So for a trans person, that cloud hangs over every flirty interaction. I met a guy at a social event recently and got the feeling he might have been flirting with me, but I didn't know if he knew. I was scared a little the whole time because he was much larger than me (not that I'm small). I waited a month and a half of hanging out, without so much as a touch on the arm, before telling him. It took that long for me to feel sure I'd be safe either way. If you're saying to yourself, "Well, you shouldn't have led him on!" remember that some men consider simply being in the room with them to be "leading them on." You think I'd be safer wearing a sign around my neck? Some people are enraged just by the fact that I exist.

All right, so maybe it's safer to stay at home and try to meet people over the Internet? There we can merely be verbally assaulted, nonstop, in pretty much any setting. Internet slang for a trans woman is "trap," as in, a being who exists only to "trap" males into questioning their sexuality. So now I can be reminded that the world is filled with people who fly into a violent rage at the mere suggestion of my existence, from the comfort of my own home. Thanks, Internet!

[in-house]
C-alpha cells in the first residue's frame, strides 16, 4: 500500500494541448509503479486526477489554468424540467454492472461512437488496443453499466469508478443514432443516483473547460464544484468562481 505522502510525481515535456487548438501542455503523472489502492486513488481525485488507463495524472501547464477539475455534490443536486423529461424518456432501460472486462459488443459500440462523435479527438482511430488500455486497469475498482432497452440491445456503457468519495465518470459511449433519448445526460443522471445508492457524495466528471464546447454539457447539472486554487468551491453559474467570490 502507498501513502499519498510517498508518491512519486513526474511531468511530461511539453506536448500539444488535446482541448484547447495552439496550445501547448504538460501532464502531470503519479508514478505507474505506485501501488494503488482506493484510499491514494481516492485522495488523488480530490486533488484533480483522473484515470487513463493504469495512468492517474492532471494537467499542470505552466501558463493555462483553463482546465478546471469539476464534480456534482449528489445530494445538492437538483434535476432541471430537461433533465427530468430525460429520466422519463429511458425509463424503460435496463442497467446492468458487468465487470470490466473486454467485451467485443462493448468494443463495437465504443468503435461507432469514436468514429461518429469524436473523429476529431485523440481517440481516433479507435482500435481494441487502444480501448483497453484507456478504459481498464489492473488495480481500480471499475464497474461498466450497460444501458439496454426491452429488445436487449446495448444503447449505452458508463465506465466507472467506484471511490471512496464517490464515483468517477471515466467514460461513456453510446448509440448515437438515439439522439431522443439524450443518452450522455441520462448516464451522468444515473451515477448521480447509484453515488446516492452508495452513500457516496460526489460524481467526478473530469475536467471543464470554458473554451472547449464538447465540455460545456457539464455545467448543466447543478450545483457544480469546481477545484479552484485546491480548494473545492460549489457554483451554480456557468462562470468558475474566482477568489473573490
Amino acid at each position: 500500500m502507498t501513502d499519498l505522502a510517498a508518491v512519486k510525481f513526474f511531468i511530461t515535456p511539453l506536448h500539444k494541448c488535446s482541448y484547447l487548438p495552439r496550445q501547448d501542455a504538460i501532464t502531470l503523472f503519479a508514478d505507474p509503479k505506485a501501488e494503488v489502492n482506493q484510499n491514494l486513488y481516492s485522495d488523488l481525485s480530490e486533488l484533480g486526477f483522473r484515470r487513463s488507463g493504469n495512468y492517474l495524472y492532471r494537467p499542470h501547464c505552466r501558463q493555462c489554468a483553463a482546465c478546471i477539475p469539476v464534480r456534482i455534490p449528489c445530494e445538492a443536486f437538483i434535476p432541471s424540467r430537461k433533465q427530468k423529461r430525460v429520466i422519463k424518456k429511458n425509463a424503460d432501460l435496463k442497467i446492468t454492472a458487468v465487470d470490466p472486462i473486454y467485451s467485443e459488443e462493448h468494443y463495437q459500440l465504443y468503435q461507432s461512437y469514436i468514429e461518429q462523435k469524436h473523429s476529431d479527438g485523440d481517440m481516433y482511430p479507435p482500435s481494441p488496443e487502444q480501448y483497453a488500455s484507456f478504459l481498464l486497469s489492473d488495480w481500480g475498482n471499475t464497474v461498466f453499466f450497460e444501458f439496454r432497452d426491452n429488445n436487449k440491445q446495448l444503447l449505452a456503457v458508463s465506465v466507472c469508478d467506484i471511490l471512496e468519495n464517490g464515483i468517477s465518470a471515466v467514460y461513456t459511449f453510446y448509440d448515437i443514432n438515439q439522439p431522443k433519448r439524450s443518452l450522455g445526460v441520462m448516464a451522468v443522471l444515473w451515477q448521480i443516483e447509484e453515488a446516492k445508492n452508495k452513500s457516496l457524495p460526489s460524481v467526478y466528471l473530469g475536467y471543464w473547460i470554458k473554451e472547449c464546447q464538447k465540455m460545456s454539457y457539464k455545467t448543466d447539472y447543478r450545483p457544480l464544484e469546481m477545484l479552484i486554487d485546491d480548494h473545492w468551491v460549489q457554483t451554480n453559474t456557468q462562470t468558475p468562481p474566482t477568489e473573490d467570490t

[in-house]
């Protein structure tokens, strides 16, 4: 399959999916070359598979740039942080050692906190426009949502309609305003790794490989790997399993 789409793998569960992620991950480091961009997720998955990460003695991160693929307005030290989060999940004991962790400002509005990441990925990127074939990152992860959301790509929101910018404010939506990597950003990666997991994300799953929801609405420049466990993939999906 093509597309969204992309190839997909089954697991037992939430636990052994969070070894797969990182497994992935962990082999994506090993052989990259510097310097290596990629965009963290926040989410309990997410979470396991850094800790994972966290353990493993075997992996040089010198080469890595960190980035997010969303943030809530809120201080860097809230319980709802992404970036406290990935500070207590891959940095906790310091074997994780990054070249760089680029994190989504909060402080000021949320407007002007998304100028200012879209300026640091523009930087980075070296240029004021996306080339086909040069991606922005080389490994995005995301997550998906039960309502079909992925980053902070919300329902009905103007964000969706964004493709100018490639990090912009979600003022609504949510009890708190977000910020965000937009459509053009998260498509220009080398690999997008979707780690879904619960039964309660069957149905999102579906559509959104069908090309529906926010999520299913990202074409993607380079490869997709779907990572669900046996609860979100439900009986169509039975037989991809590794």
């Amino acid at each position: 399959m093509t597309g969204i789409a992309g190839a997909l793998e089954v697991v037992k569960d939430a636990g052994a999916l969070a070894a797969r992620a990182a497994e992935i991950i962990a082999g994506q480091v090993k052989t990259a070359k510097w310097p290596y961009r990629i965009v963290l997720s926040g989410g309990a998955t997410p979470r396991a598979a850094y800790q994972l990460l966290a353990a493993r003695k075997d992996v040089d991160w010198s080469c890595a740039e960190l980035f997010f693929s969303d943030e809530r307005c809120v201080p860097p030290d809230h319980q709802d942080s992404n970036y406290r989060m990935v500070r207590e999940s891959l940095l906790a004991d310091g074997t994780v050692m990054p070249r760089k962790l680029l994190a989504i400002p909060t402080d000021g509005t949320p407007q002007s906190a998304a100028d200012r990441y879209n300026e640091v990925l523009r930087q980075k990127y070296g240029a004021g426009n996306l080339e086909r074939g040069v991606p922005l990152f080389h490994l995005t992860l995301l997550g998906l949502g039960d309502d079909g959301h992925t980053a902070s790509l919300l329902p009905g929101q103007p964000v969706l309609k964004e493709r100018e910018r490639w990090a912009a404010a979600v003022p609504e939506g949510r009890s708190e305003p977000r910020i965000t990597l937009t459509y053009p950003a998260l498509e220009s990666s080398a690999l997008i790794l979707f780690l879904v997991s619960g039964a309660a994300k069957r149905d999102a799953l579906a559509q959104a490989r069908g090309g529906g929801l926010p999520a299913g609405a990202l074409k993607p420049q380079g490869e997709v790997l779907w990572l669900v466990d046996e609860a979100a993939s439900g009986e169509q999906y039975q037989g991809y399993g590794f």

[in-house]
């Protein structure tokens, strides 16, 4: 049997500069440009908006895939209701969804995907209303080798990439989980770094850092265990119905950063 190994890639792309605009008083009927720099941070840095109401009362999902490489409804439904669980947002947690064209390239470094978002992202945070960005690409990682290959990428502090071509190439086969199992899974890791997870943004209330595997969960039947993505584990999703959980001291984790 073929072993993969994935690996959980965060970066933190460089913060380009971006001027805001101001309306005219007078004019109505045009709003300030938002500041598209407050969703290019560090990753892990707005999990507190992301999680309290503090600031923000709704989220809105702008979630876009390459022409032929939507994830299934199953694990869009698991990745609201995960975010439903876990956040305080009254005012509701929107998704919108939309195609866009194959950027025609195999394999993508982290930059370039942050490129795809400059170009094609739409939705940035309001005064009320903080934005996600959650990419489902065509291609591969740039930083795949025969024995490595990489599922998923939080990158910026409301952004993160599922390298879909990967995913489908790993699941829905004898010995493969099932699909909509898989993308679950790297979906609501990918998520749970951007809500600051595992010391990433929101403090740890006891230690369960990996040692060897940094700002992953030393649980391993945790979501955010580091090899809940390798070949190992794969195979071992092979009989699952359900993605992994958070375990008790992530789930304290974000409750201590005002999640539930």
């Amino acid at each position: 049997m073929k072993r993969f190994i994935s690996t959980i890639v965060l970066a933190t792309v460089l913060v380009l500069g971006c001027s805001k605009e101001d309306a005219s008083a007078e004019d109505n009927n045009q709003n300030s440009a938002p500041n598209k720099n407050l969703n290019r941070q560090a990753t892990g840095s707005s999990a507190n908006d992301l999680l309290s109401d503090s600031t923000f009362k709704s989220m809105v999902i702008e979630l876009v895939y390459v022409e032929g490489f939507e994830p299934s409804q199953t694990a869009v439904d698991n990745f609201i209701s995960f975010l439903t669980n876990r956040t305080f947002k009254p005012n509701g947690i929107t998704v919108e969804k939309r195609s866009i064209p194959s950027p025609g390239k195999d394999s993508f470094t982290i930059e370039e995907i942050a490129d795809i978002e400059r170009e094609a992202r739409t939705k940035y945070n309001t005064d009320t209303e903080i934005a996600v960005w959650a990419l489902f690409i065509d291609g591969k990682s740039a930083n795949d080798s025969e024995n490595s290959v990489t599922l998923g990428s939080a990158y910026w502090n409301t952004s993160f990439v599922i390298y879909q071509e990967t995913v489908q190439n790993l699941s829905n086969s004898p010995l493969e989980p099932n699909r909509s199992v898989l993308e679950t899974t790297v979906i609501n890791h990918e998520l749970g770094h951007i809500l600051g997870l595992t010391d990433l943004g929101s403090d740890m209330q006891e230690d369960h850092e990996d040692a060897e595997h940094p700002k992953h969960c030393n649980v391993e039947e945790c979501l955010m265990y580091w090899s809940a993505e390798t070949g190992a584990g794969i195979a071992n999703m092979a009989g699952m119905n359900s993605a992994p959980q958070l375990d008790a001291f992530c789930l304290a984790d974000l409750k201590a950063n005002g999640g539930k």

#4. It's Treated as an Illness

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According to the DSM (the official list of mental disorders doctors use), every transgender person has "gender dysphoria," which can be treated with things like "discouraging cross-dressing." And until two years ago, transgender people automatically inherited a diagnosis of "gender identity disorder." Homosexuality was finally dropped from the DSM in 1986, but transgender folks have had a longer wait, mostly due to how rare trans people are. So in my case, I had been working with a psychiatrist due to panic attacks before I came out. When I told him I was trans, suddenly he decided I might be schizophrenic and needed to be medicated for it. He had no frame of reference for how to deal with someone like me.

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"So this is, like, reverse penis envy? I understand penis envy."